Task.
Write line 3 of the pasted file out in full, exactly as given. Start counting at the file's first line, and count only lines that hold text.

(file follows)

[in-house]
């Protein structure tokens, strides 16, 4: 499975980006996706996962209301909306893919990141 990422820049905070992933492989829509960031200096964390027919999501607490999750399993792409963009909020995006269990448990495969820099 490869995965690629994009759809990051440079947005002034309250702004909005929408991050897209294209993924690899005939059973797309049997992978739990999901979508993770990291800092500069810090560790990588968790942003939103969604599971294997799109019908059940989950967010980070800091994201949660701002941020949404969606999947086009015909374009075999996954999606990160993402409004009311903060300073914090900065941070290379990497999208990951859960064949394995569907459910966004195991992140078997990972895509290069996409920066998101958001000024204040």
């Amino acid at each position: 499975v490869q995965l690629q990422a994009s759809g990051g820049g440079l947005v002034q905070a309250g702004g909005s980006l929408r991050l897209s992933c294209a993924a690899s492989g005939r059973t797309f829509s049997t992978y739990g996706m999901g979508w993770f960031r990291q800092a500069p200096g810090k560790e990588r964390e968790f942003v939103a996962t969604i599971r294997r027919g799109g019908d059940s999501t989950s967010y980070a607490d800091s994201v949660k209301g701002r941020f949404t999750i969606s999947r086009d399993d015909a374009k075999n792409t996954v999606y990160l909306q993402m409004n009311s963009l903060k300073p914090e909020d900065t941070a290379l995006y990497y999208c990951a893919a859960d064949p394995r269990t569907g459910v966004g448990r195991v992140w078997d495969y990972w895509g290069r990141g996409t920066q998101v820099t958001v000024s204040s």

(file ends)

């Amino acid at each position: 499975v490869q995965l690629q990422a994009s759809g990051g820049g440079l947005v002034q905070a309250g702004g909005s980006l929408r991050l897209s992933c294209a993924a690899s492989g005939r059973t797309f829509s049997t992978y739990g996706m999901g979508w993770f960031r990291q800092a500069p200096g810090k560790e990588r964390e968790f942003v939103a996962t969604i599971r294997r027919g799109g019908d059940s999501t989950s967010y980070a607490d800091s994201v949660k209301g701002r941020f949404t999750i969606s999947r086009d399993d015909a374009k075999n792409t996954v999606y990160l909306q993402m409004n009311s963009l903060k300073p914090e909020d900065t941070a290379l995006y990497y999208c990951a893919a859960d064949p394995r269990t569907g459910v966004g448990r195991v992140w078997d495969y990972w895509g290069r990141g996409t920066q998101v820099t958001v000024s204040s």